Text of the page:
A hugely passionate individual, Andrew has taken a different path to many in his journey to the top of the Content & Media industry but it’s no surprise to see him there.
In this conversation, William asks Andrew about the future of studios and live audiences within studios. Here’s what he had to say.
“The biggest itch I want to scratch about the future, in general, is sustainability. How can we create sustainable studios that are purpose-built?
Because historically you’d find an old space and then you’d hate it later. But now we have the ability to build locations or reconfigure them with a focus on the long term. So the way I’m looking into the future is the three P’s People, Planet and Profit. Profitability is not my driver. It’s one of the things which we need in order for us to employ people but it’s not the only thing.
So for the future of studios, it’s going to be looking at the circular nature, and virtuous circle that is a studio. So where you get your renewable energies from, to the materials you build with to how you’re utilising water. We also need to be educating people within the facilities and giving them a sustainable mindset, because I do think in order to attract people to your organisations in the future you need to be aware of the planet. I think the youth of today, the alphas, the gen z and the Millenials all have the planet at the top of their agenda, whereas for the gen x’s and the baby boomers it’s been something we’ve kind of been aware of but it’s not been at our core.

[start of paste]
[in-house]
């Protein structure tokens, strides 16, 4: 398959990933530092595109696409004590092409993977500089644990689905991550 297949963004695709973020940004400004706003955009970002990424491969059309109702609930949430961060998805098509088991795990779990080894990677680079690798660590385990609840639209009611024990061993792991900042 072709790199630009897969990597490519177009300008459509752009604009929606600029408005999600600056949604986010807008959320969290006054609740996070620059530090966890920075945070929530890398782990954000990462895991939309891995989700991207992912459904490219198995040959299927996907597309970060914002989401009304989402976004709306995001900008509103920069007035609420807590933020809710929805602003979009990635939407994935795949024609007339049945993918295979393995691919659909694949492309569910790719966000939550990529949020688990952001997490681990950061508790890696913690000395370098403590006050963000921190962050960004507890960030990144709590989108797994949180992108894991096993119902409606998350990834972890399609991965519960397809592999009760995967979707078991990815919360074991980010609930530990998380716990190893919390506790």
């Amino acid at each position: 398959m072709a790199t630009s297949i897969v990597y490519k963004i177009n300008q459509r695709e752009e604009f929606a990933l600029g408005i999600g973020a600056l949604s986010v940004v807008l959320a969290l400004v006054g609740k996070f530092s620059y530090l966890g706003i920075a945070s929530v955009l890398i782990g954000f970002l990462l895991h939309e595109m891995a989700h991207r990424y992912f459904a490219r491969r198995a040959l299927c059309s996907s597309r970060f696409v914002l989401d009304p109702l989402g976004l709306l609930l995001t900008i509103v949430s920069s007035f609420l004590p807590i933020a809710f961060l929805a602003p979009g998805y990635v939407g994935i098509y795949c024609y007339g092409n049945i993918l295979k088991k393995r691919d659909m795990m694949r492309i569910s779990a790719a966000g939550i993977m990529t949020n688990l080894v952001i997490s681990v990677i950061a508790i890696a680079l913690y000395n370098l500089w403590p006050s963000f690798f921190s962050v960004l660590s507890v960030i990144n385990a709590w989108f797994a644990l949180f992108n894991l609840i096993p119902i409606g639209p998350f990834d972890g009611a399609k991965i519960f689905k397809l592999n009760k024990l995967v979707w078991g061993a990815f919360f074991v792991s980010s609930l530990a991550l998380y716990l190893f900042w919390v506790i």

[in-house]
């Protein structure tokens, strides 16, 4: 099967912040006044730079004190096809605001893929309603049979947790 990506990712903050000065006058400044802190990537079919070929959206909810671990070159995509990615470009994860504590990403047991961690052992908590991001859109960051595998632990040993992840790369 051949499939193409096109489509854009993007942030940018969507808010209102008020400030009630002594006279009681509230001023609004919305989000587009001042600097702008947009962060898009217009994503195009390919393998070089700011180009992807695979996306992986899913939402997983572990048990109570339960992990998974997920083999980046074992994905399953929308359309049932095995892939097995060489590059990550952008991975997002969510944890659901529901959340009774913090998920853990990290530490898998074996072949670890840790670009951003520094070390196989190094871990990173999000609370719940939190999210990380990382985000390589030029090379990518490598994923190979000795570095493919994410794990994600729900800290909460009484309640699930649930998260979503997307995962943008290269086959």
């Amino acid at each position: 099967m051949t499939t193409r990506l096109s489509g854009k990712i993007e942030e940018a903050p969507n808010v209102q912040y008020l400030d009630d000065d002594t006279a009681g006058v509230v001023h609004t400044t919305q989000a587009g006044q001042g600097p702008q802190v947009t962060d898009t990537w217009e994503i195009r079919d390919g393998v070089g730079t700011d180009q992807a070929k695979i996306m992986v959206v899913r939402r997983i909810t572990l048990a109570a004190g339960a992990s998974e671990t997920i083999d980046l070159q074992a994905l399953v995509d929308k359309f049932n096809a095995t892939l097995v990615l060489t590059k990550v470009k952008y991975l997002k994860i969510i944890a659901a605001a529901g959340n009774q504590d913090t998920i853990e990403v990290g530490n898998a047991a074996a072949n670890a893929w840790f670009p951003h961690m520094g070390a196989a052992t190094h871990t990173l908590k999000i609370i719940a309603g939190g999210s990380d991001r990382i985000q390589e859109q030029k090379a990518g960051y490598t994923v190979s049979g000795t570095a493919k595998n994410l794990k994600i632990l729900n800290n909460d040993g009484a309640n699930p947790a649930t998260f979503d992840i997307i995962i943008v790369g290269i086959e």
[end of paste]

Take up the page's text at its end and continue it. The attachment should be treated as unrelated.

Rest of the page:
So the next evolution of production companies or broadcasters that want to use the facilities will be asking, ok what are your sustainability credentials, because the whole industry needs to get there on that basis? The biggest consumer of energies in the production cycle and light entertainment are the facilities so the onus is going to be on us. Historically we used to make money by burning energy and charging it back to the client, that can’t be the way of the future.
From an audience perspective, it’s how you keep bringing audiences in and ensuring the audience is diverse and eclectic. So they’re representative of a modern Britain, not just based on the postcode you’re operating in and doing that in a way that’s safe and drives engagement.
What we have found and it was really clear when we did virtual audiences was that you lose the chemistry of the show. Because social interaction is an energy, you’ve seen it in the football or at Wimbledon having a crowd there just changes things, compared to having a load of monitors where you don’t know where to look. Having that energy in the room really steps up the performance of individuals, it also steps up the interactivity and openness and also can affect the crews that are delivering as they feed off the audience too.
So I think audiences will still be vitally important but it’s also how you integrate them more and more using technology as we go through different evolutions of the pandemic and as we bring live audiences back in.
Technology will also help transform the interaction and the delivery of content. Technology is always changing, as the pipes get thicker there’ll be an increased ability to create different levels of engagement whether it’s participating live, or watching from home and interacting virtually.
There’s so much, whether it be the potential to beam people into the studios virtually or use VR but that’s all to come and it’s exciting.”
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